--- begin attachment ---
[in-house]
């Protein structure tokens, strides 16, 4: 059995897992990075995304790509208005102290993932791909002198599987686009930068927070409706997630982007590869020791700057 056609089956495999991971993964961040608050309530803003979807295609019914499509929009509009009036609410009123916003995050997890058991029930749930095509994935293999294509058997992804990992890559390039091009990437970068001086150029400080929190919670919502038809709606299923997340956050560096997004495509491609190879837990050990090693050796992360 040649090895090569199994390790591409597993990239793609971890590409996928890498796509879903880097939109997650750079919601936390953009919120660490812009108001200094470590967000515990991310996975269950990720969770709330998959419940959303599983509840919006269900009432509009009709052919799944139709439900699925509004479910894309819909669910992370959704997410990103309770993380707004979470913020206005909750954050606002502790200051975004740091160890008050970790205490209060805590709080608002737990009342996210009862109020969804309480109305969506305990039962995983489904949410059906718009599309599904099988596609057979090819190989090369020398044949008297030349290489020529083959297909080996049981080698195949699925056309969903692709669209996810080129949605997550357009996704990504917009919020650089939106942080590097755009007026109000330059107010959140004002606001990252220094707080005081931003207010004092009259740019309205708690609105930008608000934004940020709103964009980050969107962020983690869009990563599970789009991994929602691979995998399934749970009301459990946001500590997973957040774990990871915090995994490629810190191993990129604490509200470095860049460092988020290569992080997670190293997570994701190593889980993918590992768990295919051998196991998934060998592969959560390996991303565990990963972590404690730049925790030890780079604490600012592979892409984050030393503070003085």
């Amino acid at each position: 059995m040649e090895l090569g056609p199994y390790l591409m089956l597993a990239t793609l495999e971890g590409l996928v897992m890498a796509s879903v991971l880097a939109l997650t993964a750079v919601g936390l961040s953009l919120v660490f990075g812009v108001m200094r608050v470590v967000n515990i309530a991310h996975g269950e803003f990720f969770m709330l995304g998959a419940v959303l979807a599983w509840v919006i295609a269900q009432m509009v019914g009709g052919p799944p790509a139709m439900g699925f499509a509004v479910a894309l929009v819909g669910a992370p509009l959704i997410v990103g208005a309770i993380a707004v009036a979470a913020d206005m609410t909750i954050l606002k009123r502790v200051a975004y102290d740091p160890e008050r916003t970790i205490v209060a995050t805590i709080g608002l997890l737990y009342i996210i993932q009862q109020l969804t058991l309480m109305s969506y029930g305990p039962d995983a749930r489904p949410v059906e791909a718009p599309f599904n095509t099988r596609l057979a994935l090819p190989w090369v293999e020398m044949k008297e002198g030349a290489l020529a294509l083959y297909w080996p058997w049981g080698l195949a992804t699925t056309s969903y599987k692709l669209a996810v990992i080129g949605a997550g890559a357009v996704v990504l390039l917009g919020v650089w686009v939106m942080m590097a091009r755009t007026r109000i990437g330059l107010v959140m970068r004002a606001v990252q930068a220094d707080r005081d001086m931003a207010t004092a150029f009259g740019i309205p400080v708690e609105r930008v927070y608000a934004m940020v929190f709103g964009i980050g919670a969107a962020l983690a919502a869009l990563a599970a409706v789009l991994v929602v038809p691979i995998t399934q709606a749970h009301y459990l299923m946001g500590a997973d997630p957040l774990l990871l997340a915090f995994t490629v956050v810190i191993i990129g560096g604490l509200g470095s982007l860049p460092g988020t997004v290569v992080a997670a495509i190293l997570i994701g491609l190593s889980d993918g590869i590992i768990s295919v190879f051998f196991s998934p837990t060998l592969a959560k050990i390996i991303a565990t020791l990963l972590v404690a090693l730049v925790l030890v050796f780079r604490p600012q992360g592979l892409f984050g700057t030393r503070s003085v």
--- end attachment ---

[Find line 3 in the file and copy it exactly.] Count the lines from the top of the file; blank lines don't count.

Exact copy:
């Amino acid at each position: 059995m040649e090895l090569g056609p199994y390790l591409m089956l597993a990239t793609l495999e971890g590409l996928v897992m890498a796509s879903v991971l880097a939109l997650t993964a750079v919601g936390l961040s953009l919120v660490f990075g812009v108001m200094r608050v470590v967000n515990i309530a991310h996975g269950e803003f990720f969770m709330l995304g998959a419940v959303l979807a599983w509840v919006i295609a269900q009432m509009v019914g009709g052919p799944p790509a139709m439900g699925f499509a509004v479910a894309l929009v819909g669910a992370p509009l959704i997410v990103g208005a309770i993380a707004v009036a979470a913020d206005m609410t909750i954050l606002k009123r502790v200051a975004y102290d740091p160890e008050r916003t970790i205490v209060a995050t805590i709080g608002l997890l737990y009342i996210i993932q009862q109020l969804t058991l309480m109305s969506y029930g305990p039962d995983a749930r489904p949410v059906e791909a718009p599309f599904n095509t099988r596609l057979a994935l090819p190989w090369v293999e020398m044949k008297e002198g030349a290489l020529a294509l083959y297909w080996p058997w049981g080698l195949a992804t699925t056309s969903y599987k692709l669209a996810v990992i080129g949605a997550g890559a357009v996704v990504l390039l917009g919020v650089w686009v939106m942080m590097a091009r755009t007026r109000i990437g330059l107010v959140m970068r004002a606001v990252q930068a220094d707080r005081d001086m931003a207010t004092a150029f009259g740019i309205p400080v708690e609105r930008v927070y608000a934004m940020v929190f709103g964009i980050g919670a969107a962020l983690a919502a869009l990563a599970a409706v789009l991994v929602v038809p691979i995998t399934q709606a749970h009301y459990l299923m946001g500590a997973d997630p957040l774990l990871l997340a915090f995994t490629v956050v810190i191993i990129g560096g604490l509200g470095s982007l860049p460092g988020t997004v290569v992080a997670a495509i190293l997570i994701g491609l190593s889980d993918g590869i590992i768990s295919v190879f051998f196991s998934p837990t060998l592969a959560k050990i390996i991303a565990t020791l990963l972590v404690a090693l730049v925790l030890v050796f780079r604490p600012q992360g592979l892409f984050g700057t030393r503070s003085v």